Submissions due: 28 April 2022
Publication: November/December 2022
When pandemics strike societies, they can destroy critical infrastructures, such as healthcare and economic systems. When COVID-19 struck the planet, many technological research developments were proposed, some of them even leading to tools for citizens or governments, with the objective of supporting this complicated period for the entire planet. The vague knowledge available at the time made it difficult to develop computer graphics applications that could be robust and reliable enough to be used as a tool to fight the spread of the pandemic.
The adoption and development of new algorithms to simulate, visualize, and predict scenarios during the pandemic became a reality. Many research groups in universities and companies pursued the objective of proposing alternatives that would help people during such a challenging period. Many of those alternatives involved solutions containing visualizations, animations, and interactions–in short, processing and generating graphic data. These all have great value to society and should be adequately documented for the future. For instance, the large amount of data gathered and stored during the COVID-19 pandemic can be extremely helpful to build and validate models of how pandemics spread, and visualization tools can help us better understand how our behavior and routines impact the spread of a virus.
This special issue of IEEE Computer Graphics and Applications seeks high-quality articles on the use of data visualization, animation, interaction, and data science regarding the processing and generation of graphics in support of such pandemic situations. This special issue invites submissions about any pandemic, including COVID-19, but also others such as bird flu. The
predominant focus of the issue is on the use of computer graphics, visualization, virtual and augmented reality, and HCI in applications or methodologies that were or could be applied in pandemic scenarios. Topics of interest include:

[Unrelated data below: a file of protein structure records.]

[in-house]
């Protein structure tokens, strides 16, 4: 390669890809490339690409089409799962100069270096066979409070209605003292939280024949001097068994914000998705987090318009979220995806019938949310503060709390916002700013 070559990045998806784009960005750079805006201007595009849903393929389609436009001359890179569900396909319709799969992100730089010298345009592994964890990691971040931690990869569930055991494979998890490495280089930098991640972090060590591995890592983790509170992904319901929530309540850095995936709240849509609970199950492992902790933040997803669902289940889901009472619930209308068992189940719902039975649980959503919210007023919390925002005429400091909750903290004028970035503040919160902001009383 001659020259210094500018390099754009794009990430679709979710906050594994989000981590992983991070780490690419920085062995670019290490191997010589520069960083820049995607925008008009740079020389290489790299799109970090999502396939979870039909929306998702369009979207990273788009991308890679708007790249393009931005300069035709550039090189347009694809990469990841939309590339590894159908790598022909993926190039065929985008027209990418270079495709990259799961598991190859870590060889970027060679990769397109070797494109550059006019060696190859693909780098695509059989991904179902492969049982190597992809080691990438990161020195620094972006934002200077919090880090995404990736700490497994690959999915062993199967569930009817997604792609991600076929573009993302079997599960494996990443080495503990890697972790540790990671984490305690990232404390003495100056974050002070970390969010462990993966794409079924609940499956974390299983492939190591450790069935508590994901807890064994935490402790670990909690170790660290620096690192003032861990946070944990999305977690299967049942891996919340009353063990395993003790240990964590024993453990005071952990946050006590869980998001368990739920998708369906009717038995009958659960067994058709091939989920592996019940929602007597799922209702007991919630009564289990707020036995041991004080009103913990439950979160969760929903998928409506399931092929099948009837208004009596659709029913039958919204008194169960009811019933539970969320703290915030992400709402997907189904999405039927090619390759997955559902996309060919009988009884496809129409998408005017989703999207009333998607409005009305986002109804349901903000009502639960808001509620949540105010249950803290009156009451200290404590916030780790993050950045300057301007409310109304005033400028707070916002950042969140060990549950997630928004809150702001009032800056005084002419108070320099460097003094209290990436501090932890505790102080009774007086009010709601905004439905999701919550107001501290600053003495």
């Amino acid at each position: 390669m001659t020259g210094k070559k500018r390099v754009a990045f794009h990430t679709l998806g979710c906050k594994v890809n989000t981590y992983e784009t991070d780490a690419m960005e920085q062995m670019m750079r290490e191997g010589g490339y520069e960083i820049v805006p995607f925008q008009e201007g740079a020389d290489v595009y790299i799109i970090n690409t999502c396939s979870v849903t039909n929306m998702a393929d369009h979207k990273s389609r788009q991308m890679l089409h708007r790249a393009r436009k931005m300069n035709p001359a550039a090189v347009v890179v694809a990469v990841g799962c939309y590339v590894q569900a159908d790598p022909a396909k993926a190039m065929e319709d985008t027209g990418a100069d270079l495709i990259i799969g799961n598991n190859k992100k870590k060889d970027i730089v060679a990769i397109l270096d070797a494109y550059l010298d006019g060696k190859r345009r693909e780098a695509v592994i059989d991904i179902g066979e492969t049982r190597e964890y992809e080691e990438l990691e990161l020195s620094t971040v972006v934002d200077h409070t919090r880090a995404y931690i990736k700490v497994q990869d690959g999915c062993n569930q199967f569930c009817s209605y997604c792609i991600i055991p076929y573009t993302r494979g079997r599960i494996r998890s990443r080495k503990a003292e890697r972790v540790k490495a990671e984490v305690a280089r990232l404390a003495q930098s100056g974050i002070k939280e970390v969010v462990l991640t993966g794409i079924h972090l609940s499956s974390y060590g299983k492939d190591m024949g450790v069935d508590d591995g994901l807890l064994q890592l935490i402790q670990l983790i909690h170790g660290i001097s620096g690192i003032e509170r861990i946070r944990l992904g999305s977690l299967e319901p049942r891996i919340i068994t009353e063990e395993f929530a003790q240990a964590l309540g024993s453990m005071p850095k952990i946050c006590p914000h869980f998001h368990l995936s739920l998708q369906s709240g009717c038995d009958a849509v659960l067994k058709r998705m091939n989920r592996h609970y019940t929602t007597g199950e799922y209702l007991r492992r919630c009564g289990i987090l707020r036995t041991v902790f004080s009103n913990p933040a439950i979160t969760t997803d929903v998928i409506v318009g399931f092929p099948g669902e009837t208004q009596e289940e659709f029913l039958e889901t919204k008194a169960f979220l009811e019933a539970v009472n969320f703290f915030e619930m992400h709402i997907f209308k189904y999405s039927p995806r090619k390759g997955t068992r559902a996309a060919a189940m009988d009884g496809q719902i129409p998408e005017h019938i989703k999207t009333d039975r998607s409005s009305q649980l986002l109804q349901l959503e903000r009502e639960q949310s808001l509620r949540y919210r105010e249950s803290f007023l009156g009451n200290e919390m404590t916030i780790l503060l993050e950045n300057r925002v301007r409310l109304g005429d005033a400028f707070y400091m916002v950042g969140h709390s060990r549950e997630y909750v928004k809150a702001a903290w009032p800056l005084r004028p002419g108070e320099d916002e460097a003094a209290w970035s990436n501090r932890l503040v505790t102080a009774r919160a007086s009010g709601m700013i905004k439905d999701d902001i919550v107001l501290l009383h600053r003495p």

- Visualization, graphic simulation, and human-computer interaction approaches
- Graphic simulation or animation used in virus-spreading scenarios
- Visualization for communicating modeling processes and decision-making dependencies
- The development of visualization tools for prediction or tracking of pandemic scenarios
- Industry and business applications in regulated environments
- VR and AR applications to visualize the impact of our behavior on the spread of a virus to raise awareness and respect for restrictions imposed by rule-makers
- Crowd simulation during a pandemic, such as capacity limitations and environment design to improve transit
- Using graphics to communicate, work, play, and interact in a socially distanced world
- Visualization of cells, pathways, and molecular structures related to viruses and bacteria
For author information and guidelines on submission criteria, visit the Author Information page. Please submit papers through the ScholarOne system, and be sure to select the special-issue name. Manuscripts should not be published or currently submitted for publication elsewhere. Please submit only full papers intended for review, not abstracts, to the ScholarOne portal.
Contact the guest editors at firstname.lastname@example.org.
Soraia Raupp Musse, Pontifical Catholic University of Rio Grande do Sul, Brazil
Nuria Pelechano, Universitat Politècnica de Catalunya, Spain